Humanities

PBA’s middle school Humanities program combines literature, history, and Language Arts classes, with writing assignments integrated into each course. Humanities courses meet in both grade-level and multi-age classes, with equal emphasis on critical thinking skills, lively discussions, and the honing of traditional academic skills like reading comprehension, note-taking, research, and essay writing.

Sixth graders learn to write essays unified by compelling and original thesis statements, and these skills are practiced and refined throughout the middle school years. Other writing assignments include poetry, short stories, reflective journal writing, and personal narratives. Historical simulations allow for a wide variety of real-world writing activities like mock treaties, newspaper articles, and letters to and from historical figures. Students use Google Docs to draft and revise their work and share it with their teachers, and they complete guided activities designed to train them to be savvy, skeptical researchers who identify reliable sources, cite sources correctly, and avoid plagiarism. 

In literature classes, students read a variety of engaging literature, learn to annotate and keep track of literary elements, and participate in frequent class discussions. Large-group discussions of a common text are balanced with opportunities for students to choose their own books. In recent years, middle schoolers at PBA have studied Lois Lowry’s The Giver, William Gibson’s The Miracle Worker, Arthur Miller’s The Crucible, John Steinbeck’s The Red Pony, Chaim Potok’s My Name is Asher Lev, Christopher Paul Curtis’s Bud, Not Buddy, Avi’s The Button War, and Philip Pullman’s The Golden Compass, as well as the anonymous Anglo-Saxon epic Beowulf, selected poems and short stories, and a different Shakespeare play each year.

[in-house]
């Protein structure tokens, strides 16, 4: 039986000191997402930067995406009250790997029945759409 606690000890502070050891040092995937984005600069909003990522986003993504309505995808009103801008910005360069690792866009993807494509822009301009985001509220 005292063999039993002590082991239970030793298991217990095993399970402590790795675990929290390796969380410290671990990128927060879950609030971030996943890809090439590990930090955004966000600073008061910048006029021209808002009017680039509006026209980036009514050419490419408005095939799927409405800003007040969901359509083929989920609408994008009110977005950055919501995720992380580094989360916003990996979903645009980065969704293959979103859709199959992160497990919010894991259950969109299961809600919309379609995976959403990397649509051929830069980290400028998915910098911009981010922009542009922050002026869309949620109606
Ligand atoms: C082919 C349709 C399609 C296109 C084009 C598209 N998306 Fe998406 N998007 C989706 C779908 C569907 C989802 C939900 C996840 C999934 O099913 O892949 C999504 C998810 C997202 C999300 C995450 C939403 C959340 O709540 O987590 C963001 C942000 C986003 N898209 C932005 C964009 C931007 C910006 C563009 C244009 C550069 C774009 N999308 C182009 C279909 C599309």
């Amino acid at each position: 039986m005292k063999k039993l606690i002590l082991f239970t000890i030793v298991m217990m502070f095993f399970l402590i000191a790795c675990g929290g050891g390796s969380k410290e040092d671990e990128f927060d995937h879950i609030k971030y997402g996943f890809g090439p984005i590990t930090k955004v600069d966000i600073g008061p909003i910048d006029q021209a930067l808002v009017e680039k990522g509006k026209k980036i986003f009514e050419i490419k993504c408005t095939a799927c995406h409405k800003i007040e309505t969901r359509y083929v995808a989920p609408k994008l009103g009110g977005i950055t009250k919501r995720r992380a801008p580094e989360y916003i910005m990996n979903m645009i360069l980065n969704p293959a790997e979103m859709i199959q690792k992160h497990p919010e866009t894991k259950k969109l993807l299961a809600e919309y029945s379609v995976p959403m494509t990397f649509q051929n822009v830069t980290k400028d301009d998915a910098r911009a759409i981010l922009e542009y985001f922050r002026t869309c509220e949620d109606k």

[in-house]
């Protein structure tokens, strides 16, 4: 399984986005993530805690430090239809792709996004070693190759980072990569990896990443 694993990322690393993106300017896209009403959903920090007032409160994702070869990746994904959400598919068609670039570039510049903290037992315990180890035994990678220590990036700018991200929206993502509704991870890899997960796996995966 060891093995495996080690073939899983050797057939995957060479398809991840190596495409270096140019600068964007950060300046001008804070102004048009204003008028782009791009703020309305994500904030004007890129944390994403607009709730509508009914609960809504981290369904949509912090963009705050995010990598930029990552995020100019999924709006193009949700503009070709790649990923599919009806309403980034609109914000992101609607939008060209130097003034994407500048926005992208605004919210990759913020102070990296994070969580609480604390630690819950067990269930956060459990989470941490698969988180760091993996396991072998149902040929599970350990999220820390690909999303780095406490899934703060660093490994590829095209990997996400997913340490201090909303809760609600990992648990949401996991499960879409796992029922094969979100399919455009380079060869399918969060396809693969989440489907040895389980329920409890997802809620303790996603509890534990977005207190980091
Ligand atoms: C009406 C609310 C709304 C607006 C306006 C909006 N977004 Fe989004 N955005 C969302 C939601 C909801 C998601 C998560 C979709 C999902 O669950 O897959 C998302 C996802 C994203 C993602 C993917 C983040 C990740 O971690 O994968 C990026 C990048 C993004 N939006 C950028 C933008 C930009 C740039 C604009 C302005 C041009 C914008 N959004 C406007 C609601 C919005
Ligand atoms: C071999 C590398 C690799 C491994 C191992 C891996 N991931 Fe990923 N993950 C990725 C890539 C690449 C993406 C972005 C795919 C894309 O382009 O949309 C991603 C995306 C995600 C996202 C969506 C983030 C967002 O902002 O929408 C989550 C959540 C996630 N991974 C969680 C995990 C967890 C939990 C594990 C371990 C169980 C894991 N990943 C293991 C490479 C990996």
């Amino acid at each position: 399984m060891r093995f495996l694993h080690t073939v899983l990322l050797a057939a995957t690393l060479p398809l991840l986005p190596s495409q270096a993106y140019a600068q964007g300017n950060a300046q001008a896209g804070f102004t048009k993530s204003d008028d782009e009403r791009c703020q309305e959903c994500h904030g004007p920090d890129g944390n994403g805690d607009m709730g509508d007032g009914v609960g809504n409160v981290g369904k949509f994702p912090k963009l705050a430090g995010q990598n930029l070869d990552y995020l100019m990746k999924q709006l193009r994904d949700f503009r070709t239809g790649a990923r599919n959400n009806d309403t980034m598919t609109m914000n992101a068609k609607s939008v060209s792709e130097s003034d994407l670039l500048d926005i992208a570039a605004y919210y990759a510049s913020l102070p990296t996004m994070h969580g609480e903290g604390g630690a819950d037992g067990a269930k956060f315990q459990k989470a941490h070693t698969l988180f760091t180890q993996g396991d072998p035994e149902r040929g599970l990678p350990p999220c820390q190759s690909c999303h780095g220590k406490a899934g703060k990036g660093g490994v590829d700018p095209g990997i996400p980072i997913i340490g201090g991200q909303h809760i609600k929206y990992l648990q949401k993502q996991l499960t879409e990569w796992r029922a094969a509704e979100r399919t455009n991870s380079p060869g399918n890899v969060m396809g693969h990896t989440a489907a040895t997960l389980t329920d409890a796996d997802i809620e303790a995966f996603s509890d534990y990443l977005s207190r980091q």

Middle schoolers at PBA study ancient, medieval, and American history in a rotating three-year cycle. History classes challenge students to identify the geographical, political, economic, religious, and social factors that drive human actions. Whenever possible, we make connections between history and the present day, and we craft assignments that engage students both analytically and creatively in their study of the past.

Sixth grade students study English grammar and spelling patterns with the goal of preparing them for the exciting challenge of Latin in the 7th and 8th grade. Their Language Arts course includes sentence diagramming, etymology, and a wide variety of games and creative activities designed to help them hone their skills.

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